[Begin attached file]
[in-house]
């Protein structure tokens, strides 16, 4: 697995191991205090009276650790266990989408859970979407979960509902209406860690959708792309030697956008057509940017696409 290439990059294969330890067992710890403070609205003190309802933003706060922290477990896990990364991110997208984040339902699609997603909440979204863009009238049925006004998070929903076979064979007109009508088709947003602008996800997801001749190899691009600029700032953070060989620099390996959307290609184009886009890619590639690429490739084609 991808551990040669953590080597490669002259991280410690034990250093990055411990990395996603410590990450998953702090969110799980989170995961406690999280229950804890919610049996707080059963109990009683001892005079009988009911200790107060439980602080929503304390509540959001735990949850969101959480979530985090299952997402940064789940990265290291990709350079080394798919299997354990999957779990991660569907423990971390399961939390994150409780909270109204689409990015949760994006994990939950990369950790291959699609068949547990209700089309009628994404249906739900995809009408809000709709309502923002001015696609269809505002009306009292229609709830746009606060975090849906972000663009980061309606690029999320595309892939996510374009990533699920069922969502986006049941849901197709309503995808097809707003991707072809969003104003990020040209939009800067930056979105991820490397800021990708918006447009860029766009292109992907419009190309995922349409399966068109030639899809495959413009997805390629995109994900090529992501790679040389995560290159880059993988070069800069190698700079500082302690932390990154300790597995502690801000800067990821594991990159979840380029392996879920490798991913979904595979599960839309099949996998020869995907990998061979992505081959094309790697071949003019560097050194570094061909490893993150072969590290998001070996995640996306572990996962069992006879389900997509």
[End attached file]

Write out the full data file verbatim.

[in-house]
């Protein structure tokens, strides 16, 4: 697995191991205090009276650790266990989408859970979407979960509902209406860690959708792309030697956008057509940017696409 290439990059294969330890067992710890403070609205003190309802933003706060922290477990896990990364991110997208984040339902699609997603909440979204863009009238049925006004998070929903076979064979007109009508088709947003602008996800997801001749190899691009600029700032953070060989620099390996959307290609184009886009890619590639690429490739084609 991808551990040669953590080597490669002259991280410690034990250093990055411990990395996603410590990450998953702090969110799980989170995961406690999280229950804890919610049996707080059963109990009683001892005079009988009911200790107060439980602080929503304390509540959001735990949850969101959480979530985090299952997402940064789940990265290291990709350079080394798919299997354990999957779990991660569907423990971390399961939390994150409780909270109204689409990015949760994006994990939950990369950790291959699609068949547990209700089309009628994404249906739900995809009408809000709709309502923002001015696609269809505002009306009292229609709830746009606060975090849906972000663009980061309606690029999320595309892939996510374009990533699920069922969502986006049941849901197709309503995808097809707003991707072809969003104003990020040209939009800067930056979105991820490397800021990708918006447009860029766009292109992907419009190309995922349409399966068109030639899809495959413009997805390629995109994900090529992501790679040389995560290159880059993988070069800069190698700079500082302690932390990154300790597995502690801000800067990821594991990159979840380029392996879920490798991913979904595979599960839309099949996998020869995907990998061979992505081959094309790697071949003019560097050194570094061909490893993150072969590290998001070996995640996306572990996962069992006879389900997509």